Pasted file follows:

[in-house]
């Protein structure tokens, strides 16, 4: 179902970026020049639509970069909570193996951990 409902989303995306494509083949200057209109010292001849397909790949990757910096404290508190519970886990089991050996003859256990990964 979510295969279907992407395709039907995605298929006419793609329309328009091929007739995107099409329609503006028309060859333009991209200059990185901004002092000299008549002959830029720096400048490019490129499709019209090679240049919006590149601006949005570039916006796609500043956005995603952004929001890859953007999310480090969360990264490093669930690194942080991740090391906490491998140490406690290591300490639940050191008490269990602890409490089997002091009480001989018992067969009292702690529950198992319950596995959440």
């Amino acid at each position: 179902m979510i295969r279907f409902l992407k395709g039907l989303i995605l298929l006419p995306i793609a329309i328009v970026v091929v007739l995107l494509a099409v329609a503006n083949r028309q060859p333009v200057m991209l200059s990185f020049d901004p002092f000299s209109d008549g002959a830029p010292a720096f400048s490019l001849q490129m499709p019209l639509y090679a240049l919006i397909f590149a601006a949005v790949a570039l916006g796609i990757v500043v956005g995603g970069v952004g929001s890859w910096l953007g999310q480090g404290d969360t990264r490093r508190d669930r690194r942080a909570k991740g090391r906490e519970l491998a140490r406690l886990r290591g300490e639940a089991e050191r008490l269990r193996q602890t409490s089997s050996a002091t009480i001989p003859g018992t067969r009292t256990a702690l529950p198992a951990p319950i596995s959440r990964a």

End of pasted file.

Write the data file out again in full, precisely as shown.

[in-house]
């Protein structure tokens, strides 16, 4: 179902970026020049639509970069909570193996951990 409902989303995306494509083949200057209109010292001849397909790949990757910096404290508190519970886990089991050996003859256990990964 979510295969279907992407395709039907995605298929006419793609329309328009091929007739995107099409329609503006028309060859333009991209200059990185901004002092000299008549002959830029720096400048490019490129499709019209090679240049919006590149601006949005570039916006796609500043956005995603952004929001890859953007999310480090969360990264490093669930690194942080991740090391906490491998140490406690290591300490639940050191008490269990602890409490089997002091009480001989018992067969009292702690529950198992319950596995959440």
């Amino acid at each position: 179902m979510i295969r279907f409902l992407k395709g039907l989303i995605l298929l006419p995306i793609a329309i328009v970026v091929v007739l995107l494509a099409v329609a503006n083949r028309q060859p333009v200057m991209l200059s990185f020049d901004p002092f000299s209109d008549g002959a830029p010292a720096f400048s490019l001849q490129m499709p019209l639509y090679a240049l919006i397909f590149a601006a949005v790949a570039l916006g796609i990757v500043v956005g995603g970069v952004g929001s890859w910096l953007g999310q480090g404290d969360t990264r490093r508190d669930r690194r942080a909570k991740g090391r906490e519970l491998a140490r406690l886990r290591g300490e639940a089991e050191r008490l269990r193996q602890t409490s089997s050996a002091t009480i001989p003859g018992t067969r009292t256990a702690l529950p198992a951990p319950i596995s959440r990964a």